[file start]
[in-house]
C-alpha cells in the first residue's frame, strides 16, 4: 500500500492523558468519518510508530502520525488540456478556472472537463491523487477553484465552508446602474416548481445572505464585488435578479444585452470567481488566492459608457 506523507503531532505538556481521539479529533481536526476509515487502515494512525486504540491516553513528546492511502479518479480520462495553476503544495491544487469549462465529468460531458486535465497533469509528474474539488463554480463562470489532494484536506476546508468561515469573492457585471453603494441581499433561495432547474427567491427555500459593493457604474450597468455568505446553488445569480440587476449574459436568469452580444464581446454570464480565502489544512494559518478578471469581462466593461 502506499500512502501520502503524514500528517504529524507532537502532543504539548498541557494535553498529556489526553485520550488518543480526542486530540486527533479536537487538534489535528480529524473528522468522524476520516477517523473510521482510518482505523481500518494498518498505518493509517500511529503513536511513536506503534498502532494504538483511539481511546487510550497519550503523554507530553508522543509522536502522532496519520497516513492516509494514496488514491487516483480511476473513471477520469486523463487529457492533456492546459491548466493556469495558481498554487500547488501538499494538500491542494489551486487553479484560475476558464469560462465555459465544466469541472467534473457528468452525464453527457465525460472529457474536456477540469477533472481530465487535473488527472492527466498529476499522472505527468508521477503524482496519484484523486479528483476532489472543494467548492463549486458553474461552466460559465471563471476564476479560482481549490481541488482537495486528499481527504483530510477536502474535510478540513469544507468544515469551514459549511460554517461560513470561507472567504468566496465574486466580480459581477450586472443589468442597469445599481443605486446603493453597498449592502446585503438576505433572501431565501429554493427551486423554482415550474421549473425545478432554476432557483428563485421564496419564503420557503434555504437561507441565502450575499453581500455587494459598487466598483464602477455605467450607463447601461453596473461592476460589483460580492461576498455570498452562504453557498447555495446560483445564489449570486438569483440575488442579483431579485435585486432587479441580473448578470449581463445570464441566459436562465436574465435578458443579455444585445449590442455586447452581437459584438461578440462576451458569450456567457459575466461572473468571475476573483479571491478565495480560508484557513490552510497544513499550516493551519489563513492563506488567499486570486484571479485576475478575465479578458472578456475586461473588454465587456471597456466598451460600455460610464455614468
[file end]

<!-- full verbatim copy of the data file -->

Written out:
[in-house]
C-alpha cells in the first residue's frame, strides 16, 4: 500500500492523558468519518510508530502520525488540456478556472472537463491523487477553484465552508446602474416548481445572505464585488435578479444585452470567481488566492459608457 506523507503531532505538556481521539479529533481536526476509515487502515494512525486504540491516553513528546492511502479518479480520462495553476503544495491544487469549462465529468460531458486535465497533469509528474474539488463554480463562470489532494484536506476546508468561515469573492457585471453603494441581499433561495432547474427567491427555500459593493457604474450597468455568505446553488445569480440587476449574459436568469452580444464581446454570464480565502489544512494559518478578471469581462466593461 502506499500512502501520502503524514500528517504529524507532537502532543504539548498541557494535553498529556489526553485520550488518543480526542486530540486527533479536537487538534489535528480529524473528522468522524476520516477517523473510521482510518482505523481500518494498518498505518493509517500511529503513536511513536506503534498502532494504538483511539481511546487510550497519550503523554507530553508522543509522536502522532496519520497516513492516509494514496488514491487516483480511476473513471477520469486523463487529457492533456492546459491548466493556469495558481498554487500547488501538499494538500491542494489551486487553479484560475476558464469560462465555459465544466469541472467534473457528468452525464453527457465525460472529457474536456477540469477533472481530465487535473488527472492527466498529476499522472505527468508521477503524482496519484484523486479528483476532489472543494467548492463549486458553474461552466460559465471563471476564476479560482481549490481541488482537495486528499481527504483530510477536502474535510478540513469544507468544515469551514459549511460554517461560513470561507472567504468566496465574486466580480459581477450586472443589468442597469445599481443605486446603493453597498449592502446585503438576505433572501431565501429554493427551486423554482415550474421549473425545478432554476432557483428563485421564496419564503420557503434555504437561507441565502450575499453581500455587494459598487466598483464602477455605467450607463447601461453596473461592476460589483460580492461576498455570498452562504453557498447555495446560483445564489449570486438569483440575488442579483431579485435585486432587479441580473448578470449581463445570464441566459436562465436574465435578458443579455444585445449590442455586447452581437459584438461578440462576451458569450456567457459575466461572473468571475476573483479571491478565495480560508484557513490552510497544513499550516493551519489563513492563506488567499486570486484571479485576475478575465479578458472578456475586461473588454465587456471597456466598451460600455460610464455614468